The board of Jerusalem's Hadassah University Medical Center has summoned its high-profile director, Prof. Zeev Rothstein, for a pre-dismissal hearing on Sunday, with sources at the hospital accusing him of harming the proper functioning of the institution.
The hearing is expected to result in immediate termination of Rothstein’s employment, ending a tumultuous four-and-a-half-year tenure at Hadassah. The board of directors did not provide the reason for seeking to fire Rothstein, who joined the hospital following 11 years as director of the Sheba Medical Center at Tel Hashomer.
Since his appointment in 2016, his time at the helm at Hadassah was fraught with infighting and conflict that shook up the hospital, which was in serious financial straits. The institution was kept afloat thanks to a recovery program and an infusion of more than a billion shekels ($300 million) in Israeli government funding.
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“It has been unanimously decided to summon Prof. Rothstein to a hearing to consider terminating his employment at Hadassah,” the board said in a statement. “Out of respect for Rothstein and the confidentiality of the proceeding, we will not be able to elaborate further. The only thing of importance to the board is the future of Hadassah Hospital and the wellbeing of the hundreds of thousands of patients treated there.”
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During his time at Hadassah, Rothstein butted heads with the New York-based Hadassah Women’s Zionist Organization of America, which owns the hospital, with Finance Ministry officials and with the hospital’s employees, including senior physicians on the hospital’s staff.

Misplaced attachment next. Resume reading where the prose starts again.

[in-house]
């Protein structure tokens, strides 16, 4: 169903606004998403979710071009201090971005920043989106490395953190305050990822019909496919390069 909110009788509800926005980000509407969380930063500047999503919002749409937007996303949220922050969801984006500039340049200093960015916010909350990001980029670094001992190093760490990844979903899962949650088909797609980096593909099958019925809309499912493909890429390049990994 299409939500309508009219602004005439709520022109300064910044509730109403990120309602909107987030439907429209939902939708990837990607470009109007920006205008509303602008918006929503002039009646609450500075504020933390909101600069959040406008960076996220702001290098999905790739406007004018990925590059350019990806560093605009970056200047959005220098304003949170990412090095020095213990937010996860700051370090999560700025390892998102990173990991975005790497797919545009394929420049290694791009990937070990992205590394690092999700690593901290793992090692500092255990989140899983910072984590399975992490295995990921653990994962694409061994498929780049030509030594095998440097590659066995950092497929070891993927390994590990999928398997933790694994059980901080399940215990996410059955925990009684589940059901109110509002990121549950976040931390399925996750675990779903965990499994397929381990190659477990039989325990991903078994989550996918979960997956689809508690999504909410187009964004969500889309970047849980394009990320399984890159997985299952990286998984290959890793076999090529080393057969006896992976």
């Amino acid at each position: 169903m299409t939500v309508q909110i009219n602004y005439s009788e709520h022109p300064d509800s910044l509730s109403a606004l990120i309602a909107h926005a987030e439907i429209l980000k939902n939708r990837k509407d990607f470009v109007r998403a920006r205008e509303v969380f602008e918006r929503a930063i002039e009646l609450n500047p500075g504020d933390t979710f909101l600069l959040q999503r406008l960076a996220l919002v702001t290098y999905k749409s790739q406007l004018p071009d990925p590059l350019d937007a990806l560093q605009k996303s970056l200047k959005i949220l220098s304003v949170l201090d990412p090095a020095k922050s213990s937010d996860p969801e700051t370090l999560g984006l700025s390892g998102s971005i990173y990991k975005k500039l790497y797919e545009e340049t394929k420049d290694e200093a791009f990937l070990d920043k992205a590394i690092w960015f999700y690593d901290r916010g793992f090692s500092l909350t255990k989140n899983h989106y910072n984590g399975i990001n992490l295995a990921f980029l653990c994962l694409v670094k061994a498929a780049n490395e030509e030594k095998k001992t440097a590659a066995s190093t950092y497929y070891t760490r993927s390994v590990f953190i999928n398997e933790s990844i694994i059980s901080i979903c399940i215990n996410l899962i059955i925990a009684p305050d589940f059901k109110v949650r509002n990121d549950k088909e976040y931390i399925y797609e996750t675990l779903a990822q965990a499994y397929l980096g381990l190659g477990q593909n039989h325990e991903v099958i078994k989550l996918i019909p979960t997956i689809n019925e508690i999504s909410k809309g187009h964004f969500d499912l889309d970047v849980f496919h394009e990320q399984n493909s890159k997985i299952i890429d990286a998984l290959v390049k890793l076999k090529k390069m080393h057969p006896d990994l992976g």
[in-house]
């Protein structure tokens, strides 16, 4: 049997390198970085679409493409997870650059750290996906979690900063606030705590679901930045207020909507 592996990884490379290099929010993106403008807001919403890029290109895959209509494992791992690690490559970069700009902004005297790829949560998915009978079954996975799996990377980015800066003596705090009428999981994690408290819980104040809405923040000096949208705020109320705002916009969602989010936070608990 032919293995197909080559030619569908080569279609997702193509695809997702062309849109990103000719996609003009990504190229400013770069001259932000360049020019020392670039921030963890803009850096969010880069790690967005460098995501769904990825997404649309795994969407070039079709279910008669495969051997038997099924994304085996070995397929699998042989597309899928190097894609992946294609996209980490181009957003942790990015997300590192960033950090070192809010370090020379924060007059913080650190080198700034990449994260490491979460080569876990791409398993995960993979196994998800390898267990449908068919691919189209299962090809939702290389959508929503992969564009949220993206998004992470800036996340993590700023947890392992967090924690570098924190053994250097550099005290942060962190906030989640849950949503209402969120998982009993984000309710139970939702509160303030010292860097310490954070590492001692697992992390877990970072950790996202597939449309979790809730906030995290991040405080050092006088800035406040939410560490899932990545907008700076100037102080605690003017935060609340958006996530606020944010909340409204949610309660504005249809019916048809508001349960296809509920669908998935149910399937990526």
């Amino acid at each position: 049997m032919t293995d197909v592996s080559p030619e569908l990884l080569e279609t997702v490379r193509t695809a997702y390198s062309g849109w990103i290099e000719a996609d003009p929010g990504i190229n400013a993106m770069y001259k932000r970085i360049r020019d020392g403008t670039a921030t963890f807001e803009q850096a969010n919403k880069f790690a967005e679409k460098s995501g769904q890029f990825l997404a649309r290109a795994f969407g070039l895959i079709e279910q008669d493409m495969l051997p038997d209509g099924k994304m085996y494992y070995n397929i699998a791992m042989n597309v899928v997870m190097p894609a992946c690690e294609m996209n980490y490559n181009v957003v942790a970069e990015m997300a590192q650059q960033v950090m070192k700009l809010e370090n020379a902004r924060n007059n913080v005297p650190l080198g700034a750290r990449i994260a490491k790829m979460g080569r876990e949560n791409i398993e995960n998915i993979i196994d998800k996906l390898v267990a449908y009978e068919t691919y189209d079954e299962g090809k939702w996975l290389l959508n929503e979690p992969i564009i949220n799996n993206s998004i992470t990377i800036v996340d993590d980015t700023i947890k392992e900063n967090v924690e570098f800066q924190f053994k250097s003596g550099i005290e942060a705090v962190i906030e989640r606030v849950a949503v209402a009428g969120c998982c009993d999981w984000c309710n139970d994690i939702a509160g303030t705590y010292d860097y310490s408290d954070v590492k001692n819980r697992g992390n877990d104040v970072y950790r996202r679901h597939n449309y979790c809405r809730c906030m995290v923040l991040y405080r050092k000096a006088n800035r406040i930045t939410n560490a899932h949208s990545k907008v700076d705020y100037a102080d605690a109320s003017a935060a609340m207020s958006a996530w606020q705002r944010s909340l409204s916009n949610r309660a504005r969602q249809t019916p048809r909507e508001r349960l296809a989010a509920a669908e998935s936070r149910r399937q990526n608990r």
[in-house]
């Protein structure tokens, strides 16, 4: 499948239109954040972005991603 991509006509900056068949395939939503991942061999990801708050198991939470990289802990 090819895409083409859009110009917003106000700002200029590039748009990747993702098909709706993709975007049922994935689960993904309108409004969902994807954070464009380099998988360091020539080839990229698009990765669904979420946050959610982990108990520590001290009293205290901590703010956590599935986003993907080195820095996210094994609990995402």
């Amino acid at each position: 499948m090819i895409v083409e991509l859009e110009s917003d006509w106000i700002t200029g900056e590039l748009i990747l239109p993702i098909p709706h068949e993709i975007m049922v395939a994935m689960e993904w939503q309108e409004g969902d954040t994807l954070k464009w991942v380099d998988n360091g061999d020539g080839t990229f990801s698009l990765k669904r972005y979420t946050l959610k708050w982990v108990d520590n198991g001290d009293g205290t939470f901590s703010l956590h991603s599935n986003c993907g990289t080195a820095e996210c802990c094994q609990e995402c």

One notable confrontation, with the staff of the pediatric hemato-oncology department at Hadassah Hospital at Ein Kerem ended with the resignation of all of the department’s doctors, undermining the quality of care for many young patients and outraging their parents and members of the public.
Over the years, Rothstein was the target of complaints from both inside Hadassah and from the outside. He was accused of giving priority treatment to some patients, including the leader of the Ger Hasidic community. Rothstein was also accused of doing what he pleased and of disrespecting employees.
In 2019, the Hadassah Women’s Zionist Organization and the directors general of the health and finance ministries called for his dismissal and claimed that his conduct was driving away donors. Tensions rose further in March of this year following the appointment of Dalia Itzik, a former speaker of the Knesset, as chairwoman of the hospital’s board. Although Rothstein didn’t publicly oppose her appointment, it was expected that she would try to fire him.
“They gave [him] numerous opportunities,” one hospital source said. “He is disparaging and thinks he is above everyone else and does things as he sees fit. His conduct is impairing the functioning of the hospital.”
Rothstein did not provide a response for this article.